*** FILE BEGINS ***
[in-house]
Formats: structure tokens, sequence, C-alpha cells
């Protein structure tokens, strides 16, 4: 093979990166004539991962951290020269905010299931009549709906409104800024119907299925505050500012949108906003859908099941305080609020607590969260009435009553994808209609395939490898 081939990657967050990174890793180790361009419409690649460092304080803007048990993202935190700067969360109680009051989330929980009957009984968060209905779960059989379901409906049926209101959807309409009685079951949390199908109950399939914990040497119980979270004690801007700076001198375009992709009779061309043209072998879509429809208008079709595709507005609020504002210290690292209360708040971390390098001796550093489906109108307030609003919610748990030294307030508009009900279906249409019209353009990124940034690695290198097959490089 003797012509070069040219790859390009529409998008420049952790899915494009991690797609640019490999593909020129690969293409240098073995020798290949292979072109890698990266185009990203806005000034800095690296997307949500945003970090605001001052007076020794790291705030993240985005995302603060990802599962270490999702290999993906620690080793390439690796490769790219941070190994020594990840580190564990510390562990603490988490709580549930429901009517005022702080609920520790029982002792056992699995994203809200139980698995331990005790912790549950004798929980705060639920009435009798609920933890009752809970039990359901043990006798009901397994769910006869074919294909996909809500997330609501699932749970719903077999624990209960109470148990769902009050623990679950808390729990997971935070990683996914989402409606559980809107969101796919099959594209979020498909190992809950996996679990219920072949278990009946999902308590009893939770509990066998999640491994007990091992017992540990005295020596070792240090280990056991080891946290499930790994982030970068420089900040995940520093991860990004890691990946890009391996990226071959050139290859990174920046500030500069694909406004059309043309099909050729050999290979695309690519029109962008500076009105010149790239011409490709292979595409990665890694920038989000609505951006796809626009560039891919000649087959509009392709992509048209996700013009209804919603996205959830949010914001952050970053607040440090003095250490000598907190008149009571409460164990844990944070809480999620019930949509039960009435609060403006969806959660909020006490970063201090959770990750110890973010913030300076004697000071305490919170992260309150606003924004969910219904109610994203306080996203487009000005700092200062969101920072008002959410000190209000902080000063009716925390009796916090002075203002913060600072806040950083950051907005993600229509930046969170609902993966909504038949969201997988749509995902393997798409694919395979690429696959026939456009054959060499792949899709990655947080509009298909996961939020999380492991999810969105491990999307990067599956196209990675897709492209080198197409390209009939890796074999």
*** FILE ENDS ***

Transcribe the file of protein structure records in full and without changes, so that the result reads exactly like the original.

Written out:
[in-house]
Formats: structure tokens, sequence, C-alpha cells
């Protein structure tokens, strides 16, 4: 093979990166004539991962951290020269905010299931009549709906409104800024119907299925505050500012949108906003859908099941305080609020607590969260009435009553994808209609395939490898 081939990657967050990174890793180790361009419409690649460092304080803007048990993202935190700067969360109680009051989330929980009957009984968060209905779960059989379901409906049926209101959807309409009685079951949390199908109950399939914990040497119980979270004690801007700076001198375009992709009779061309043209072998879509429809208008079709595709507005609020504002210290690292209360708040971390390098001796550093489906109108307030609003919610748990030294307030508009009900279906249409019209353009990124940034690695290198097959490089 003797012509070069040219790859390009529409998008420049952790899915494009991690797609640019490999593909020129690969293409240098073995020798290949292979072109890698990266185009990203806005000034800095690296997307949500945003970090605001001052007076020794790291705030993240985005995302603060990802599962270490999702290999993906620690080793390439690796490769790219941070190994020594990840580190564990510390562990603490988490709580549930429901009517005022702080609920520790029982002792056992699995994203809200139980698995331990005790912790549950004798929980705060639920009435009798609920933890009752809970039990359901043990006798009901397994769910006869074919294909996909809500997330609501699932749970719903077999624990209960109470148990769902009050623990679950808390729990997971935070990683996914989402409606559980809107969101796919099959594209979020498909190992809950996996679990219920072949278990009946999902308590009893939770509990066998999640491994007990091992017992540990005295020596070792240090280990056991080891946290499930790994982030970068420089900040995940520093991860990004890691990946890009391996990226071959050139290859990174920046500030500069694909406004059309043309099909050729050999290979695309690519029109962008500076009105010149790239011409490709292979595409990665890694920038989000609505951006796809626009560039891919000649087959509009392709992509048209996700013009209804919603996205959830949010914001952050970053607040440090003095250490000598907190008149009571409460164990844990944070809480999620019930949509039960009435609060403006969806959660909020006490970063201090959770990750110890973010913030300076004697000071305490919170992260309150606003924004969910219904109610994203306080996203487009000005700092200062969101920072008002959410000190209000902080000063009716925390009796916090002075203002913060600072806040950083950051907005993600229509930046969170609902993966909504038949969201997988749509995902393997798409694919395979690429696959026939456009054959060499792949899709990655947080509009298909996961939020999380492991999810969105491990999307990067599956196209990675897709492209080198197409390209009939890796074999």